This new 5-minute exercise may improve your blood pressure and brain health

This new 5-minute exercise may improve your blood pressure and brain health
A volunteer demonstrates Inspiratory Muscle Strength Training at the University of Colorado Boulder. Credit: CU Boulder

In a new study, researchers found that a 5-minute exercise could help people improve their blood pressure and boost brain function.

The exercise is called Inspiratory Muscle Strength Training (IMST). It doesn’t include lifting a single weight or jogging a single step.

The research was conducted by a team from the University of Colorado Boulder.

IMST is a strength-training for the muscles people breathe in with. It was developed in the 1980s as a method to help critically ill people recover.

The exercise was initially used in patients with lung diseases. They performed a 30-minute, low-resistance regimen daily to boost their lung capacity.

The exercise involves breathing in vigorously through a hand-held device called an inspiratory muscle trainer that could provide resistance.

It is a very simple exercise that people can do quickly at home or in the office, without having to change clothes.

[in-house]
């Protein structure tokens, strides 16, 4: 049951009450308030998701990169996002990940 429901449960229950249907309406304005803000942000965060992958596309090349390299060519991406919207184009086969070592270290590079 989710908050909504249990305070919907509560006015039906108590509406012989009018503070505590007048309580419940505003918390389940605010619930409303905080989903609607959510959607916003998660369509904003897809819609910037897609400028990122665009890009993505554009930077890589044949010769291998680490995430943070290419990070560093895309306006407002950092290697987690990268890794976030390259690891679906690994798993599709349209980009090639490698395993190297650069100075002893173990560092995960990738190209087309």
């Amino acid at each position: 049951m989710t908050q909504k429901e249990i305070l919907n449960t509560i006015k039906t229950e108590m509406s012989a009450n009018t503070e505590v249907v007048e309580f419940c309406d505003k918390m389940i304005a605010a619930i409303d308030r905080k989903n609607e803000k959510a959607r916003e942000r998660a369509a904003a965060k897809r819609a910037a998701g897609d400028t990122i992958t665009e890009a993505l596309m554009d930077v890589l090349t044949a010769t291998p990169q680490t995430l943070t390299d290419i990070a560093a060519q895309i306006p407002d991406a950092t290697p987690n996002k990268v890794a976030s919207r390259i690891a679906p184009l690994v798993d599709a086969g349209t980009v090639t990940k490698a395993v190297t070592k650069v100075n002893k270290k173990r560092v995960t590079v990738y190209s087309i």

But it can reduce heart attack risk, improve brain function and boost sports performance.

Previous research has shown that just 30 inhalations per day with greater resistance could help people with obstructive sleep apnea.

In addition, the participants’ systolic blood pressure decreased by 12 millimeters of mercury.

The decrease is quite big: it’s about twice as much of a decrease an aerobic exercise can produce and more than many blood pressure medications can achieve.

Systolic blood pressure is the pressure in blood vessels when your heart beats.

High systolic blood pressure could lead to heart attack, cognitive decline, and kidney damage. Currently, 65% of mid-life adults have high systolic blood pressure.

In the current study, the team aimed to develop time-efficient, evidence-based interventions that busy mid-life adults will actually perform.

Their preliminary data showed strong drops in blood pressure and improvements in large-artery function in people who performed IMST.

In addition, the IMST group performed better on some cognitive and memory tests.

They could also stay on the treadmill longer and keep their heart rate and oxygen consumption lower during exercise.

The researchers so far have not found any real side-effects, because fewer than 10% of study participants drop out.

They suggest that their findings are preliminary and that people should ask their doctor before considering IMST.

The leader of the study is Daniel Craighead, a postdoctoral researcher in the University of Colorado Boulder Integrative Physiology department.

The study was presented at the Experimental Biology conference in Orlando.

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